4. You can trace the current malaise in the NHS, especially A&E, right back to the Labour decision to let GPs off out of hours service. If you’re ill, not falling down dead call an ambulance ill, but seriously ill that if its not treated correctly soon you may well be dead or have serious health implications, and you are out of the normal GP hours (or even in them but close to the cut off, as I discovered with my father recently, the GP refused to come and visit him as it was too close to her leaving time) then you have two options – do nothing and pray, or go to A&E. Out of hours service is useless. Might help if you have flu or toothache, but for anything serious all they’ll do is say to either call an ambulance or go to A&E if you can get there yourself. Hence the stress on both of those services.

    So all the serious long term conditions that GPs used to manage and treat in the home, and prescribe drugs for themselves, are now ending up at A&E if they have a crisis out of office hours. Which happens a lot. The system has been fucked so that female GPs can go home at 6pm and not be ‘on call’ the way GPs used to be when they were predominantly men, and the male doctors can play golf at weekends without ever having to think about their patients.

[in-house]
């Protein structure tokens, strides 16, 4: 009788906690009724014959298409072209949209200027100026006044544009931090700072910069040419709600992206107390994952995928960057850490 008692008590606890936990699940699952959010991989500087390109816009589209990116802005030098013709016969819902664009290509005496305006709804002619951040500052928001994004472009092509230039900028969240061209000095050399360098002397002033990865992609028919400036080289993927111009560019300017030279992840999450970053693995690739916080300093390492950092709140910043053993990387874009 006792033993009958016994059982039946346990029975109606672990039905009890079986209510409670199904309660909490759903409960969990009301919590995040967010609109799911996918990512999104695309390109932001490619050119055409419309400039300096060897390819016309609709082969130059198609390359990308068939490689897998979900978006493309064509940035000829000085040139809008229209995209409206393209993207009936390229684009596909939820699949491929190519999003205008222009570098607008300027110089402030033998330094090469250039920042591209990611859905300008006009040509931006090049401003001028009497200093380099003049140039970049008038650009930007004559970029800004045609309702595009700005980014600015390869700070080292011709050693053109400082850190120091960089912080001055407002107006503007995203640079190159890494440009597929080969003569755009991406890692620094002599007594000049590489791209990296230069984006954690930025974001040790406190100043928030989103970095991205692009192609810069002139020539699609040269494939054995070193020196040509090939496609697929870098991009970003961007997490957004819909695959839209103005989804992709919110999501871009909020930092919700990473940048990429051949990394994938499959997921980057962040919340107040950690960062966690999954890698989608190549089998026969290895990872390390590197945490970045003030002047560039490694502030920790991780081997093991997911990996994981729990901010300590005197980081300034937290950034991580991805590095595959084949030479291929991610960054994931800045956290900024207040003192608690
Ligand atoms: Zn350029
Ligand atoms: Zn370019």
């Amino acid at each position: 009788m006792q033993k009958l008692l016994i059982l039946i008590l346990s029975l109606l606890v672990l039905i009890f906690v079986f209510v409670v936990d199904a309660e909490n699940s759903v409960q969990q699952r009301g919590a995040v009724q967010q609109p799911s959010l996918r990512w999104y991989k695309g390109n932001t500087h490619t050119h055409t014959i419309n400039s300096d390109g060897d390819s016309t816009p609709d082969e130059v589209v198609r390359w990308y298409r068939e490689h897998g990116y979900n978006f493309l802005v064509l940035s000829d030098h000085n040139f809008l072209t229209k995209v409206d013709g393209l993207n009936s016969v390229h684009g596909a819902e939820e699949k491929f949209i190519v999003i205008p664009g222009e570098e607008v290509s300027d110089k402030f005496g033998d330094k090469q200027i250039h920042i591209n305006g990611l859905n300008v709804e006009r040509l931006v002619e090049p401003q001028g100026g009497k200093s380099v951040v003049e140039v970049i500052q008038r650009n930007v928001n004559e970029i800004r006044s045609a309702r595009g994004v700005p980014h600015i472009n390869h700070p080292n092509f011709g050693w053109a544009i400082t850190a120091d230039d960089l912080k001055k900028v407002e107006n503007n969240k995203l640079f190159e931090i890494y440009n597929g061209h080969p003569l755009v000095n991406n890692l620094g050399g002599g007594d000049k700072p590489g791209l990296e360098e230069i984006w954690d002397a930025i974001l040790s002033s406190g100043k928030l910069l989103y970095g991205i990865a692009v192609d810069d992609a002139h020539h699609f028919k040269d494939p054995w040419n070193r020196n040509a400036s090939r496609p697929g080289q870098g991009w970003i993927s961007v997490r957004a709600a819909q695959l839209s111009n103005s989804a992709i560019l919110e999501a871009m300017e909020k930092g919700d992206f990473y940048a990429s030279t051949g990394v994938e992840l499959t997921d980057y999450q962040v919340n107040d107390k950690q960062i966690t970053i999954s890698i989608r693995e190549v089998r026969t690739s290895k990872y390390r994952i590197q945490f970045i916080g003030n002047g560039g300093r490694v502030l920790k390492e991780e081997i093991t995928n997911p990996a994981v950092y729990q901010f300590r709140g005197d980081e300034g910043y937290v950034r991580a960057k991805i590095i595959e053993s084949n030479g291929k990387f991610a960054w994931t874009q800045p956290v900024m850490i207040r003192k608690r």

GPs have gone from people who were in their profession as a calling to help people, at whatever time of day that happened to be, to office drones who show up at set times, collect their bulging pay packets, and think nothing of their patients when out of the surgery, indeed they have no patients that they see regularly, just random people who are registered to that surgery but have no fixed doctor. My Grandfather was a GP from the 40s to the 80s, and he ran a practice with one other partner, at any given time he or his partner were on call. 24/7/365. No days off. He would have known every patient and their history.

    Well done John Reid you fucked 65 million people up the arse. Thats pretty impressive, even for a Socialist.